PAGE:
05:03 – I looked at the stupid larger-than-life stop clock…and realised I had only been running for five minutes. Uh oh. My lungs were already burning and my dodgy knee was screaming at me to ease off the pace. Not to mention the voice in my head getting louder by the minute. This was not a good sign.
07:35 – I shed my hoodie as things heated up…literally and figuratively…more teachers had gathered to watch me run. The pressure of impending shame and humiliation forced me to continue…despite the voice’s increasing protests.
09:42 – Another glance at the clock…not even ten minutes had passed. At least the girls seemed to have settled into a steady pace and we had stopped overtaking other groups.
11:15 – The girls must have heard the voice in my head enjoying the respite and quickened up slightly to overtake the tennis girls. The voice was not happy with me and was unrelenting in her request for me to stop.
11:30 – I overheard mumbles and barely hushed words of surprise and praise from the tennis girls…’Ms.Carla is running, amazing’, ‘Wow, she is fast!’, ‘Ms.Carla is so cute/pretty’ (clearly these girls were not in awe of my running style, but at that point I was taking any complements I could get).
15:00 – Just as I was getting my rhythm and thought I might actually survive to the end of the thirty minutes, Queen Bee yelled out the dreaded words ‘speeeeedo upuuuuu‘ to our group of runners. I groaned audibly…the voice making herself known (much to the shock of poor little Ms Uruno running beside me) but I obediently quickened my pace to keep up with the girls.
15:20 – The voice in my head quickly decided that I really couldn’t keep up this new fast pace and wouldn’t take no for an answer. I slowed up, waved the softball girls goodbye and wished them well for the final half of the run.
15:25 – It dawned on me that I was now fully exposed and at the mercy of any students on the track. By abandoning the softball girls, I had in fact lost my security detail. I was suddenly acutely aware of 150 teenage boys watching me. Gulp. Even the unfit little voice was beginning to think I should have kept up the pace with the softball girls. I continued on…the fear of having my butt grabbed by randy teenage boys, incentive to get moving.
16:47 – I ran past the stupid clock and the Running Nazi With A Giant Yellow Megaphone. Our eyes met and he laughed at the fact I was now running solo. ‘They were too fast’ I sheepishly explained and carried on defiantly.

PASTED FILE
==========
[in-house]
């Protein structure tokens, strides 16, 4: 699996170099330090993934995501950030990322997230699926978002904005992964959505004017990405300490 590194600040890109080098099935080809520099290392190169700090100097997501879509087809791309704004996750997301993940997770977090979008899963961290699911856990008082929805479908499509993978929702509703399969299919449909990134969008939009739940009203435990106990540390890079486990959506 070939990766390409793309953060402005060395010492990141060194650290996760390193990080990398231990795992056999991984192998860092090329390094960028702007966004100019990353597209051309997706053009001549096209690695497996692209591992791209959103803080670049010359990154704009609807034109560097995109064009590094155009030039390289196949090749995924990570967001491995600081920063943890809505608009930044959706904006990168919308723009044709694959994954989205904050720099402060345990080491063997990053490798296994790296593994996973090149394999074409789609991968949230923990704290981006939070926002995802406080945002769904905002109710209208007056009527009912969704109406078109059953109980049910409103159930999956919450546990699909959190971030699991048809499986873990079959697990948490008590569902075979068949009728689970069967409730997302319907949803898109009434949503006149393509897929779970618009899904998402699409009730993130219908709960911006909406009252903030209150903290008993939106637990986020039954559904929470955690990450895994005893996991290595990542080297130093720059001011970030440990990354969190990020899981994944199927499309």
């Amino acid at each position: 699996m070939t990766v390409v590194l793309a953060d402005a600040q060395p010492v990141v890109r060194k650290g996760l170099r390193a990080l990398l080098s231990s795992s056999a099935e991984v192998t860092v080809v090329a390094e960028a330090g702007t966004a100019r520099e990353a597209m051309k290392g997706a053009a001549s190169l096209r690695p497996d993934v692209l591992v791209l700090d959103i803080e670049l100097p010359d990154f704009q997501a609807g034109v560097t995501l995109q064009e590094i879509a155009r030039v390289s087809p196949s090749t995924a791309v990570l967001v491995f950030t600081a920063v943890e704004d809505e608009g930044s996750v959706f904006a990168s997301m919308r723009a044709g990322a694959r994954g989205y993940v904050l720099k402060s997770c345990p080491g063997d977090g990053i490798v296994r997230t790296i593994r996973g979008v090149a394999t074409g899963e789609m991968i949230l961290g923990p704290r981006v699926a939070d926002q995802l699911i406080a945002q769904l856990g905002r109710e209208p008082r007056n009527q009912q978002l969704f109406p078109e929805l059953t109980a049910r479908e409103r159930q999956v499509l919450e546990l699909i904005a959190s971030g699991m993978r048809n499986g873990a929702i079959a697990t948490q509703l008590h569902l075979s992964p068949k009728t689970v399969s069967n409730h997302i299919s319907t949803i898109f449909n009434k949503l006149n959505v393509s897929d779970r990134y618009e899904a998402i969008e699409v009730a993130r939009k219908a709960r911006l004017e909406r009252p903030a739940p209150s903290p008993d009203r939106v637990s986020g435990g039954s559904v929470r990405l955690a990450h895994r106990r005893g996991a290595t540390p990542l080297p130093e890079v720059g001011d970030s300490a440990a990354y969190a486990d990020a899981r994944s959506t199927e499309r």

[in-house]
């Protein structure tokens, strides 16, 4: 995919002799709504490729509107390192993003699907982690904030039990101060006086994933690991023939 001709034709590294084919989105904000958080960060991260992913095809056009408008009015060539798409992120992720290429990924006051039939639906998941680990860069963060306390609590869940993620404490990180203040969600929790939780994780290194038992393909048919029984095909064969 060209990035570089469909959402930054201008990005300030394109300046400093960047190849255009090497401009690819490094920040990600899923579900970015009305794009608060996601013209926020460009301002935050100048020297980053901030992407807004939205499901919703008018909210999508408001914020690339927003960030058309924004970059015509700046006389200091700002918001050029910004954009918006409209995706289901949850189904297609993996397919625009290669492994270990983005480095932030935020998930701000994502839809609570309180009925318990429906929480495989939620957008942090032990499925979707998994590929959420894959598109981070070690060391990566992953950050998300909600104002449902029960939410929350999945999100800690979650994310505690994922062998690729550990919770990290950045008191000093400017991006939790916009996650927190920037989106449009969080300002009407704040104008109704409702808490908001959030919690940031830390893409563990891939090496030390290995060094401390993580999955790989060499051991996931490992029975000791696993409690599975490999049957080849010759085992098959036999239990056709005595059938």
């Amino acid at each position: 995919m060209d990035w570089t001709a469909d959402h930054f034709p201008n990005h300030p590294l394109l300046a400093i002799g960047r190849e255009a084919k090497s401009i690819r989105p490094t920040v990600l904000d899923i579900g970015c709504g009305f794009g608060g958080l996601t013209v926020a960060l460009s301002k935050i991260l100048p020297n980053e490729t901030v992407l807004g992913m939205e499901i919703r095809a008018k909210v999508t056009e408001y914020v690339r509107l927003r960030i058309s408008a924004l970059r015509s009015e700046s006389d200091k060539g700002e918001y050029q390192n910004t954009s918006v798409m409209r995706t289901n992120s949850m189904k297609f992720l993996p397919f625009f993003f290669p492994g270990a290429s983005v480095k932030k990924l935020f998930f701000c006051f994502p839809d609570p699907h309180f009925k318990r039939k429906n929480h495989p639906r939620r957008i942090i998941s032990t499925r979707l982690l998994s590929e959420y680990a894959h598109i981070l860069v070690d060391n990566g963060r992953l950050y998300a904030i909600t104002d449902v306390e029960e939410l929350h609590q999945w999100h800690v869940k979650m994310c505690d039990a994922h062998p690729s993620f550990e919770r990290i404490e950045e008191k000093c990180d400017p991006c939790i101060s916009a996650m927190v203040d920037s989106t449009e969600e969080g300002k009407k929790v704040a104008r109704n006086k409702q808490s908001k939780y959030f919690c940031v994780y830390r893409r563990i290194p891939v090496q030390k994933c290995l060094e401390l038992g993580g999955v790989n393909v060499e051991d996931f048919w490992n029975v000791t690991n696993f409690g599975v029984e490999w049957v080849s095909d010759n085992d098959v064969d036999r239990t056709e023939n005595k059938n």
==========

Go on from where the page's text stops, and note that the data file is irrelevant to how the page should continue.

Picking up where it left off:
18:59 – I spotted one of my special needs kids, Norio and ran with him for a while. Then he decided that we were in a race…just the two of us. I should have let him win (you know, given his certain, umm, disadvantages), but I didn’t. I glided past him and got my second wind.
23:25 – The stop clock was no longer taunting me as I realised I might actually make it to the end of the thirty minutes. The unfit, lazy voice was in shock as even she started to think I might survive another seven minutes. With my second wind I started passing more kids, gloating slightly as I did so.
24:00 – The teachers took note of this phenomenon and started using this as motivation for (against?!) the kids…’Carla Sensei is overtaking you, are you going to let her?’…’Carla Sensei is faster than you’…’Here comes Carla Sensei, you better speed up!’.
25:34 – The inner voice started yelling at me again. I looked at the clock for the hundredth time which was now blatantly mocking me. I told my unfit inner voice…’less than five minutes…only a few more laps, you can do this!’ She told me unequivocally to shut up.
28:03 – A silent stand off was taking place in my head as I watched the second hand move in slow motion on the stupid stop clock.
30:00 – The Running Nazi With A Giant Yellow Megaphone finally yelled at us to stop and my legs immediately complied. My knee ached, I struggled to catch my breath and my face was bright red…but I was alive. The unfit, unhealthy, lazy voice in my head sighed with relief.
The kids and teachers congratulated me on having completed my first run and elation flooded through my body. My lungs stopped burning, my knee was silenced and even the inner voice took a breather as the endorphins washed over me. I joined the softball girls again as we started our warm down stretches.
My resolve was building with the high of the adrenalin and I made a pact…’Thirty minutes wasn’t so bad,’ I told myself (and the voice)…’I’m going to join in with the kids again next week!’ Just then Ayami and the other girls let out a cheer as they told me that their nightmare was over…’That was our last running practice, we don’t have to do running again!’
The unfit, out of shape, lazy voice in my head let out a little snigger.